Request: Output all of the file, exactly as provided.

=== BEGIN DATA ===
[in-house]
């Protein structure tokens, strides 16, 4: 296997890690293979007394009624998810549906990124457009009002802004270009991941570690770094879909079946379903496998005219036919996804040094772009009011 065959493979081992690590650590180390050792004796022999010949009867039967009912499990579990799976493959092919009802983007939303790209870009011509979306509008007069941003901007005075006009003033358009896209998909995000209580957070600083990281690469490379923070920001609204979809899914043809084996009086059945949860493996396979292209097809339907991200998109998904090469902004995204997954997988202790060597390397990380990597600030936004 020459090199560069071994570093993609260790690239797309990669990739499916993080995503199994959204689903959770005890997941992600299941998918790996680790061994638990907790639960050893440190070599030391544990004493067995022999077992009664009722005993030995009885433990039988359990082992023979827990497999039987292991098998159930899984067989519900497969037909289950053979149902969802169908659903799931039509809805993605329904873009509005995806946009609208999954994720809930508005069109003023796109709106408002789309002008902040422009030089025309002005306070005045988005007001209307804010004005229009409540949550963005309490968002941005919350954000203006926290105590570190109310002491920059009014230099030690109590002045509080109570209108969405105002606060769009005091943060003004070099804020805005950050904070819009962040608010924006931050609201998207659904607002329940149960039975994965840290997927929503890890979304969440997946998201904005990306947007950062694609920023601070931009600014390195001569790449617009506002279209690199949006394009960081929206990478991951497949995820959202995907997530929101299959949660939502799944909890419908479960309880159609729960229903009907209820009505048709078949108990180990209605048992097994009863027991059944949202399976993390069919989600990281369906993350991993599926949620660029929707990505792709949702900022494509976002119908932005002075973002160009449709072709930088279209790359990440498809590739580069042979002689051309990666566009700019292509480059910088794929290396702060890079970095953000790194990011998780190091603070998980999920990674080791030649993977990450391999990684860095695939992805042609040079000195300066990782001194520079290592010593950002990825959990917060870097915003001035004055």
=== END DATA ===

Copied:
[in-house]
């Protein structure tokens, strides 16, 4: 296997890690293979007394009624998810549906990124457009009002802004270009991941570690770094879909079946379903496998005219036919996804040094772009009011 065959493979081992690590650590180390050792004796022999010949009867039967009912499990579990799976493959092919009802983007939303790209870009011509979306509008007069941003901007005075006009003033358009896209998909995000209580957070600083990281690469490379923070920001609204979809899914043809084996009086059945949860493996396979292209097809339907991200998109998904090469902004995204997954997988202790060597390397990380990597600030936004 020459090199560069071994570093993609260790690239797309990669990739499916993080995503199994959204689903959770005890997941992600299941998918790996680790061994638990907790639960050893440190070599030391544990004493067995022999077992009664009722005993030995009885433990039988359990082992023979827990497999039987292991098998159930899984067989519900497969037909289950053979149902969802169908659903799931039509809805993605329904873009509005995806946009609208999954994720809930508005069109003023796109709106408002789309002008902040422009030089025309002005306070005045988005007001209307804010004005229009409540949550963005309490968002941005919350954000203006926290105590570190109310002491920059009014230099030690109590002045509080109570209108969405105002606060769009005091943060003004070099804020805005950050904070819009962040608010924006931050609201998207659904607002329940149960039975994965840290997927929503890890979304969440997946998201904005990306947007950062694609920023601070931009600014390195001569790449617009506002279209690199949006394009960081929206990478991951497949995820959202995907997530929101299959949660939502799944909890419908479960309880159609729960229903009907209820009505048709078949108990180990209605048992097994009863027991059944949202399976993390069919989600990281369906993350991993599926949620660029929707990505792709949702900022494509976002119908932005002075973002160009449709072709930088279209790359990440498809590739580069042979002689051309990666566009700019292509480059910088794929290396702060890079970095953000790194990011998780190091603070998980999920990674080791030649993977990450391999990684860095695939992805042609040079000195300066990782001194520079290592010593950002990825959990917060870097915003001035004055």